Monday, 19 May 2014

Talavera Plans

The Guards in action at Talavera

With the the first run through of Oporto completed, and with two more plays to do, I have turned my gaze east towards the Tagus Valley and the 1809 Talavera campaign.

I thought it might be interesting to share my plans, as I have done with the previous projects of Vimeiro and Oporto; and how I think I will work up the forces and terrain to capture the essence of this really important campaign and series of battles.

The Talavera campaign is really quite a step up in terms of the models required to run the battles involved, particularly when it comes to the main battle of the 27th July.

My British forces for Oporto have broken the back of the British army on the Talavera Campaign, with just a few units to complete some gaps. The units that come to mind are the 24th, 31st, 45th, 61st, 83rd, 87th, 88th Foot, 3rd Dragoon Guards, 4th Dragoons and the 1st Hussars KGL.

The French army will require more work with 17 battalions of Line Infantry, Allied battalions are 2 Dutch, 2 Nassau, 3 Baden, 3 Hesse, 1 Frankfurt, 2 Polish. Cavalry would include Vistula Lancers, Westphalian Cheveau Legere, Baden and Dutch artillery and a French Horse Artillery battery.

Then there are the Spanish forces, about 9 battalions of infantry, 3 cavalry regiments and 2 artillery batteries.

To command these additional forces there will be a need to get some more command stands done.

As you can see that is quite a bit of painting, so I have therefore decided to approach this campaign by building my forces up progressively, and splitting the engagements up into smaller actions where possible; which as we progress, will allow a play through of the main battle with all the toys out together.

The good news is that I have just about all the figures bought and paid for and waiting for their paint job.

So the scenario plan in the time and play sequence:

Casa de Salinas - The little skirmish fought the day before the battle with Lapisse's division making a surprise attack on MacKenzie's 3rd Division who were acting as rear guard as the British pulled back to the Talavera position. The attack showed the inexperience of some of Wellesleys troops and nearly ended up bagging Sir Arthur Wellesley as well.

Cerro de Medellin, The Night Attack - Marshal Victor decides to test his enemy with an audacious attack at night on the key position of the whole allied line, the hill on the allied left flank known as the Cerro de Medellin. The French division under Ruffin nearly succeeded in taking the crest and it was only a strong counter attack led by General Hill that restored the position to British control.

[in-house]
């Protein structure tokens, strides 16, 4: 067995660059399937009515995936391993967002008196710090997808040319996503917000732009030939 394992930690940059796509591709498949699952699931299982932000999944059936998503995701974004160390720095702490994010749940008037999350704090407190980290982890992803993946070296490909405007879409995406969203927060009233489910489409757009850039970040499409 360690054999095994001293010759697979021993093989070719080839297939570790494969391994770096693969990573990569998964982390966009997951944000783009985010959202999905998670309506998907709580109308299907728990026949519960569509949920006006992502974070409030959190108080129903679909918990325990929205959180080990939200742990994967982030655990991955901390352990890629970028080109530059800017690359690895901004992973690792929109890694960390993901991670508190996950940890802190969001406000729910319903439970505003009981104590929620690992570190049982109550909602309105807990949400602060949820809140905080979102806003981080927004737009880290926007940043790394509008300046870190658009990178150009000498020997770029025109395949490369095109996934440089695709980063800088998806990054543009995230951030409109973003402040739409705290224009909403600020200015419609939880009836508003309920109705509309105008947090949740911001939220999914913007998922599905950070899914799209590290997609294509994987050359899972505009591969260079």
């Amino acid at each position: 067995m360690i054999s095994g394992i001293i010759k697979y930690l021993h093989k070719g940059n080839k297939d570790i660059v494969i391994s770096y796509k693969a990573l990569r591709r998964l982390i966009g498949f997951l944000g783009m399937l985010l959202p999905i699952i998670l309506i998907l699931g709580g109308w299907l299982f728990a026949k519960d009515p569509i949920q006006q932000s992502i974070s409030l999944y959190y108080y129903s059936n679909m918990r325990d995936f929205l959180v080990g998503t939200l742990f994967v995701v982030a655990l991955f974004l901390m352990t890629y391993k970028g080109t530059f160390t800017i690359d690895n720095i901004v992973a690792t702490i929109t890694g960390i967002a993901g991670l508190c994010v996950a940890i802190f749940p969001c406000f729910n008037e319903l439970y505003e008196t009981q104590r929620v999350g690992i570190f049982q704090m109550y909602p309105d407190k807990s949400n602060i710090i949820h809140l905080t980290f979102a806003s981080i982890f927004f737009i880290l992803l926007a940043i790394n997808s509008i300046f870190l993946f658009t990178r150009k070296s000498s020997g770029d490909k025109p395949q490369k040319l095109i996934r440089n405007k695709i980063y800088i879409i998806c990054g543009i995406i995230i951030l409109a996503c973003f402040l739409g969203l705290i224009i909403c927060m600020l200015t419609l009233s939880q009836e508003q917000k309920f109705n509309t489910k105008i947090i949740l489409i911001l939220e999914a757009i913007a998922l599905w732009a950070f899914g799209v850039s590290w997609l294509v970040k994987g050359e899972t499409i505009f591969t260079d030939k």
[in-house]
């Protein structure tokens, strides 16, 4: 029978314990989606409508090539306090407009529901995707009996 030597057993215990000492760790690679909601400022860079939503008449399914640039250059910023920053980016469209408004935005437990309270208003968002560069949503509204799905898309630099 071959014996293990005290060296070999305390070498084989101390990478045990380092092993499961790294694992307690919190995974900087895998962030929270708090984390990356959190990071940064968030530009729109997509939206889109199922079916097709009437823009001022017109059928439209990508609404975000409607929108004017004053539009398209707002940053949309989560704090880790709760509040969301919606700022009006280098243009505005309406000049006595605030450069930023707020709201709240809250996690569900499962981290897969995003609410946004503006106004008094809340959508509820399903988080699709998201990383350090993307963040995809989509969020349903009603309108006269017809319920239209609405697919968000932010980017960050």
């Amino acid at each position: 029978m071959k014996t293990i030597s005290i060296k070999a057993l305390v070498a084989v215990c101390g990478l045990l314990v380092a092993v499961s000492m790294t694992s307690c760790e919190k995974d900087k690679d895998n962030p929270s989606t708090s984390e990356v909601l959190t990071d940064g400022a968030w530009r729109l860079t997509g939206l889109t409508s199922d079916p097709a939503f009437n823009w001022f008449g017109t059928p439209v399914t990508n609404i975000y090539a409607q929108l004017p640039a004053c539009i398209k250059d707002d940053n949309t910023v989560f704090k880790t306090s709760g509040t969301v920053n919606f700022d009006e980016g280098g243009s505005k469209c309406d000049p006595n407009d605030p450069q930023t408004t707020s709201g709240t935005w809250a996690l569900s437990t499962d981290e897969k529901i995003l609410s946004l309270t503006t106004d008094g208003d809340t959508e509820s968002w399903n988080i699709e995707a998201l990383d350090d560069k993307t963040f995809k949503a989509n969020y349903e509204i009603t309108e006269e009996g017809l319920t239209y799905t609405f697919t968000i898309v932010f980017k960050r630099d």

Talavera, Pajar de Vergara - The attack by Laval's German division on the Pajar de Vergara redoubt held by British and Spanish troops in the centre right of the allied lines.

Talavera, Assault the Medellin - Attacked the night previously, the Medellin heights were the focus of two subsequent assaults the following day.

Talavera - The big one, where in time I should have enough of the troops that were present that day to do an 18mm mega game.

At some stage, and don't hold me to timings on this, because it needs a lot of Spanish troops, I would like to run a what if scenario that appeared in the July 1995 "Battlefields" magazine.

Casalegas 1809 - This scenario by Mike Oliver poses the question, what if Cuesta had gone along with Wellesley's original plan for their two armies to coordinate an attack on Victor alone; who had taken up a position on the Casalegas heights as outlined in Oman. I have always fancied trying this scenario and once I have a good chunk of Spaniards done it would seem a good idea to get the bulk of Cuesta's army completed. They will come in handy when I start to look at the Spanish battles in the War.

So there you have it. The plan is now out in the open and now I am going to have to make it live, because you all know that I said I would.

As always, your comments, thoughts and ideas are most welcome.


  1. Bold plans, Jonathan! I look forward to following your progress.

    1. Hi Jon, yes I know, it can all seem quite daunting when you write it down; but as they say a journey of a thousand miles starts with the first step, and I think the first step is putting the plan In writing. The braking up of the project into bite size chunks should also give me markers of progress other than simply reeling off painted units, and I want to keep playing games as I go.

    2. No doubt you will tackle this project in style. Your programmed approach provides a perfect method to accomplish your goals and we have seen you do this more than once!